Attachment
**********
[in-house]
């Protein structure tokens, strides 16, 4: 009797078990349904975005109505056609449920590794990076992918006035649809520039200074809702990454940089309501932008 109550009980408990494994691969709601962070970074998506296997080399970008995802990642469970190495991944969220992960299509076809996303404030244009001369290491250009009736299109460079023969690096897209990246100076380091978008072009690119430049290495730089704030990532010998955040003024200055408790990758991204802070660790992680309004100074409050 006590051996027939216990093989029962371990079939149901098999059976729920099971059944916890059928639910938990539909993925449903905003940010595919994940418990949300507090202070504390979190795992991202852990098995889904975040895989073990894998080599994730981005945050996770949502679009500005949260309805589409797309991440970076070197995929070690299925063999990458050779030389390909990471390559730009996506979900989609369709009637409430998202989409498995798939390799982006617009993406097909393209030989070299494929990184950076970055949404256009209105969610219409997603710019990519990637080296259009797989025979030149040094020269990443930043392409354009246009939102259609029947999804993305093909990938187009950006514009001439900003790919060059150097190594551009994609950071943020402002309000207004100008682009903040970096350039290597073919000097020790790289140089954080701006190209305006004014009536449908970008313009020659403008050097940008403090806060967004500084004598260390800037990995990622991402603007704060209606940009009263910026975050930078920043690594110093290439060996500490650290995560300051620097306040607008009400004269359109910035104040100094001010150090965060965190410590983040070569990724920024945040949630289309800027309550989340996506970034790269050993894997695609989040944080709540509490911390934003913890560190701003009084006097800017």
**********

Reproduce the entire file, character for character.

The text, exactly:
[in-house]
């Protein structure tokens, strides 16, 4: 009797078990349904975005109505056609449920590794990076992918006035649809520039200074809702990454940089309501932008 109550009980408990494994691969709601962070970074998506296997080399970008995802990642469970190495991944969220992960299509076809996303404030244009001369290491250009009736299109460079023969690096897209990246100076380091978008072009690119430049290495730089704030990532010998955040003024200055408790990758991204802070660790992680309004100074409050 006590051996027939216990093989029962371990079939149901098999059976729920099971059944916890059928639910938990539909993925449903905003940010595919994940418990949300507090202070504390979190795992991202852990098995889904975040895989073990894998080599994730981005945050996770949502679009500005949260309805589409797309991440970076070197995929070690299925063999990458050779030389390909990471390559730009996506979900989609369709009637409430998202989409498995798939390799982006617009993406097909393209030989070299494929990184950076970055949404256009209105969610219409997603710019990519990637080296259009797989025979030149040094020269990443930043392409354009246009939102259609029947999804993305093909990938187009950006514009001439900003790919060059150097190594551009994609950071943020402002309000207004100008682009903040970096350039290597073919000097020790790289140089954080701006190209305006004014009536449908970008313009020659403008050097940008403090806060967004500084004598260390800037990995990622991402603007704060209606940009009263910026975050930078920043690594110093290439060996500490650290995560300051620097306040607008009400004269359109910035104040100094001010150090965060965190410590983040070569990724920024945040949630289309800027309550989340996506970034790269050993894997695609989040944080709540509490911390934003913890560190701003009084006097800017």